From Minneapolis Star Tribune by Carrie Antlfinger
MILWAUKEE — There's a puppetry museum in Utah. A vacuum museum in Oregon. A roller skating museum in Nebraska. So, why not a bobblehead hall of fame and museum in Wisconsin?
Two Milwaukee men think their state is the perfect place for this particular type of quirkiness.
"Milwaukeeans also enjoy fun — as can be witnessed by the love for beer, sports and festivals — and bobbleheads are fun," said Phil Sklar, 31, co-founder and CEO of the National Bobblehead Hall of Fame and Museum.
He and friend Brad Novak, also 31, quit their jobs in the business world within the last year to work on starting the museum. They also want to serve as a clearinghouse for bobblehead history and news.
"We're really looking to become the go-to source for anything bobblehead-related," Sklar said.
Their aim is to display the world's largest collection of bobbleheads, 10,000, ranging from athletes, mascots, characters, regular and famous people and others on vibrating shelves; there's no listing claiming that title on the Guinness Book of World Records' website. So far, they've collected 4,000 bobbleheads in a decade — most have come in the last year from sporting events, yard sales, auctions, websites and thrift stores. Among their weirdest: the "Flo" character from Progressive insurance commercials as well as all of the Milwaukee Brewers' racing sausages on one bobblehead.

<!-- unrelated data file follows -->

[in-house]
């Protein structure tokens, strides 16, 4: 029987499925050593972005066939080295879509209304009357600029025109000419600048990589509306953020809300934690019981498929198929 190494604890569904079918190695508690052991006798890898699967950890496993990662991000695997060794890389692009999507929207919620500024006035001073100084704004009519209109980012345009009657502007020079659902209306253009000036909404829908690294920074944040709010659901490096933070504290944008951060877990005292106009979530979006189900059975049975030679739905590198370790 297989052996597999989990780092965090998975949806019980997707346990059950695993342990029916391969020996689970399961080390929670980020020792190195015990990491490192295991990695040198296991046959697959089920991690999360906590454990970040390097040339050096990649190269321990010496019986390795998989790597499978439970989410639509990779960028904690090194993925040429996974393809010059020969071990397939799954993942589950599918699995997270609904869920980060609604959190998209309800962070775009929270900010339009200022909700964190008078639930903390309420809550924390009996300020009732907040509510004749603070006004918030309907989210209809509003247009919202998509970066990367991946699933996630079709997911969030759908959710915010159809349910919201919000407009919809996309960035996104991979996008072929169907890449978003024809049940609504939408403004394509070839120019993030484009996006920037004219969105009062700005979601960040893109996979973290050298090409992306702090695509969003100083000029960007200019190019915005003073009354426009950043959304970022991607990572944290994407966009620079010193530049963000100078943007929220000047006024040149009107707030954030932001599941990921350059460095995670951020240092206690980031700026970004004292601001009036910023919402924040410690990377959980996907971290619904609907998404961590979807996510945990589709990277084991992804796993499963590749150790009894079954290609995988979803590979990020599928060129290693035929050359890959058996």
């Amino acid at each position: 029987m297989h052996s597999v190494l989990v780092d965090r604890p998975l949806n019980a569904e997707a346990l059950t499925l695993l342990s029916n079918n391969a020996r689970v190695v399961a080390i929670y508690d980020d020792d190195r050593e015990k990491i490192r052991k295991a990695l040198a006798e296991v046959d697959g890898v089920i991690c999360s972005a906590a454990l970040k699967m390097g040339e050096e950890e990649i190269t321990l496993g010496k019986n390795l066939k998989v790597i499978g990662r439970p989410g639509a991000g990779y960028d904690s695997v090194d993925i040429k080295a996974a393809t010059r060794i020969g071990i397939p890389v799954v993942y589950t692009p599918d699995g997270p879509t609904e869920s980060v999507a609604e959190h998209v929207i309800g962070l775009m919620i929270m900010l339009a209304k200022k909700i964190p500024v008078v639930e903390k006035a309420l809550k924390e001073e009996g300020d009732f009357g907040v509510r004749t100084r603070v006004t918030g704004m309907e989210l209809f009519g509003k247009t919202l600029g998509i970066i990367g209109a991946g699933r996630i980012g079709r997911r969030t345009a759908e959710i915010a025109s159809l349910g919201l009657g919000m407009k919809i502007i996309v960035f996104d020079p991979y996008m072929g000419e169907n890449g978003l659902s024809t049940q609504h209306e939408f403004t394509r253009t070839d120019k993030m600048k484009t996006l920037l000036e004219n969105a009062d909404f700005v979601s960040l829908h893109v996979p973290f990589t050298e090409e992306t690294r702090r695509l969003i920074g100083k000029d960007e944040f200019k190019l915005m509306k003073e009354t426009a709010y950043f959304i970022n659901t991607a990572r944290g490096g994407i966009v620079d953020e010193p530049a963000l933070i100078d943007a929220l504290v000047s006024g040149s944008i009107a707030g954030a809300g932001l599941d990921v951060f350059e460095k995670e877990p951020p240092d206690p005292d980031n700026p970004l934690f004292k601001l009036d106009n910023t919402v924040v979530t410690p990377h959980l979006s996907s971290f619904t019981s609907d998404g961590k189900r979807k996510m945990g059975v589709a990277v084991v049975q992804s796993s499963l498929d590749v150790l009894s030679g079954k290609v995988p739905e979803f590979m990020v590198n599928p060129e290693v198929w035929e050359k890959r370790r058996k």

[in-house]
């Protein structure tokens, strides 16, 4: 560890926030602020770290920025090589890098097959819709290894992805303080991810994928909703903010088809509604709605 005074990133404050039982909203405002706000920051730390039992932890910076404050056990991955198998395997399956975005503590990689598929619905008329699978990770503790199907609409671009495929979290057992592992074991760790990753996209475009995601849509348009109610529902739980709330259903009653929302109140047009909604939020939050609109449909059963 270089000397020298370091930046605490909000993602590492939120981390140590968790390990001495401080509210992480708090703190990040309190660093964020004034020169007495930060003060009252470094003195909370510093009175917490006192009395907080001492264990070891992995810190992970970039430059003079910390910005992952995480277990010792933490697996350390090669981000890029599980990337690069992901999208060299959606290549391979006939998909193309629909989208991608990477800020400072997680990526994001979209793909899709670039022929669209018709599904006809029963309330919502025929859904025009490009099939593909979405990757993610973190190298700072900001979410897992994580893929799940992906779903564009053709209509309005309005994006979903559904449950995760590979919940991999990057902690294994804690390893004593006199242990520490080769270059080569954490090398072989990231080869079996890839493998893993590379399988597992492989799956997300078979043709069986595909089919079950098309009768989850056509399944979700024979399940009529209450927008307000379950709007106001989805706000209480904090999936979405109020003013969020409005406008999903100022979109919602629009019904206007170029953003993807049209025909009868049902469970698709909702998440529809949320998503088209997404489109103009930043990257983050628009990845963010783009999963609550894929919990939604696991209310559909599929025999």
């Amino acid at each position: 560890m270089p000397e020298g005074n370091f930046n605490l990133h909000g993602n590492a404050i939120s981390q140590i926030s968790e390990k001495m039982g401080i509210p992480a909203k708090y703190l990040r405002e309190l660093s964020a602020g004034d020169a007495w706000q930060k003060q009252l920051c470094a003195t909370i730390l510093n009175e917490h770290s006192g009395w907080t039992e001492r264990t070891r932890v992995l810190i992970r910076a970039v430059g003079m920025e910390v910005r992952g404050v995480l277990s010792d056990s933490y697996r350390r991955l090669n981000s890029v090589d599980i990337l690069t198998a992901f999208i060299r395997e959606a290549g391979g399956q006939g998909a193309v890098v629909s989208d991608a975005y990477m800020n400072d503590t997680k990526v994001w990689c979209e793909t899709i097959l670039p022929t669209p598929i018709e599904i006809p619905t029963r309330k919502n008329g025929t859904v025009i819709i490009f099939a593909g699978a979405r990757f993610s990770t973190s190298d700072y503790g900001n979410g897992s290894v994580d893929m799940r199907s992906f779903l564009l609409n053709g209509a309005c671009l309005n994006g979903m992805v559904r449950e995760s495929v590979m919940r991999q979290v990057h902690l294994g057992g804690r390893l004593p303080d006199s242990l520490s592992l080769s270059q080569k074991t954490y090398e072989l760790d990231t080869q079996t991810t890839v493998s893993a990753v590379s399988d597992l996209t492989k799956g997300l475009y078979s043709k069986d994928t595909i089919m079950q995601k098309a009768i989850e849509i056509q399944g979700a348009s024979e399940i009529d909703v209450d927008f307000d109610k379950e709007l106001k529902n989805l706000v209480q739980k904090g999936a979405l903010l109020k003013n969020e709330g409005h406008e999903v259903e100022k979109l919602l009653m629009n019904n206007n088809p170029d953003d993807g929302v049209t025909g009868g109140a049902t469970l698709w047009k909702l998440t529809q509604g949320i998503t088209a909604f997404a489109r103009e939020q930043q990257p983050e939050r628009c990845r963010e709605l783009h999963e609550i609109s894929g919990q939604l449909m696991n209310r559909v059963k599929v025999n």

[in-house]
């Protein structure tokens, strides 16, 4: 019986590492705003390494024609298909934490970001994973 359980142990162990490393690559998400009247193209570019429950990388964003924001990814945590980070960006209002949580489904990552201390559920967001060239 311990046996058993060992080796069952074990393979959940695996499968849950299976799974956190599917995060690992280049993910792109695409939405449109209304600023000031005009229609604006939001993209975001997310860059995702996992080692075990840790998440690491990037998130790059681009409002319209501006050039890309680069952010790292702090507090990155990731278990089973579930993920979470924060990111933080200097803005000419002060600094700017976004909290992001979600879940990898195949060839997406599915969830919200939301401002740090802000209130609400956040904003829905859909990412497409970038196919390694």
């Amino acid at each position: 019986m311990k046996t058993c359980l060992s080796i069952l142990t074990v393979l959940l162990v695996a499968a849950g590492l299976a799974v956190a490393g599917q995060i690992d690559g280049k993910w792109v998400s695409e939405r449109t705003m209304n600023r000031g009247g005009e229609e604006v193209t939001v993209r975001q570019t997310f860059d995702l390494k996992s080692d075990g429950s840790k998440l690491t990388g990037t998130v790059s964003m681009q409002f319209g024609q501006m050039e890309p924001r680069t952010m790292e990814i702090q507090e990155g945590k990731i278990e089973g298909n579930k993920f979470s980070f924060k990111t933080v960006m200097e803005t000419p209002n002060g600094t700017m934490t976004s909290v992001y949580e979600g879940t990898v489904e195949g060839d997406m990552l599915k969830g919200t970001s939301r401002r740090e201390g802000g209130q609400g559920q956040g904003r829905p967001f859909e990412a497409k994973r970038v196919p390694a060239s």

Bobblehead history is hard to come by, Sklar said, but they've found some from as far back as 1901, ceramic animals made in Germany. The figures are popular because sports teams usually give away a limited number of them for free as promotions, he added.
In Miami, Marlins Park publicly displays some 700 bobbleheads of current and past baseball players, mascots and broadcasters.
"It's incredibly popular," said Matt Britten, the Marlins' director of marketing and promotions. "I thought after a little while, maybe a couple of years at the ballpark that maybe some of the interest would wane a little bit, but every time we have a home game this is one of the most popular fan attractions."
Sklar and Novak tried to raise $250,000 through Kickstarter in January, but reached only about $49,000. Though they've used some savings and money from friends and family, the majority of their funding comes from — what else? — helping design custom bobbleheads for sports teams, other organizations and individuals, which will continue once the museum opens.
In January, the month in which National Bobblehead Day is observed, the two plan to preview some of the figurines at a local art gallery. Their hope is to find a temporary location in downtown Milwaukee later in 2016 and maybe open for good in the proposed new Milwaukee Bucks arena complex.
For now, it's about getting the word out, and to do that, they've even designed bobbleheads of themselves as promotional items.
"The one of me is probably my favorite," Novak said.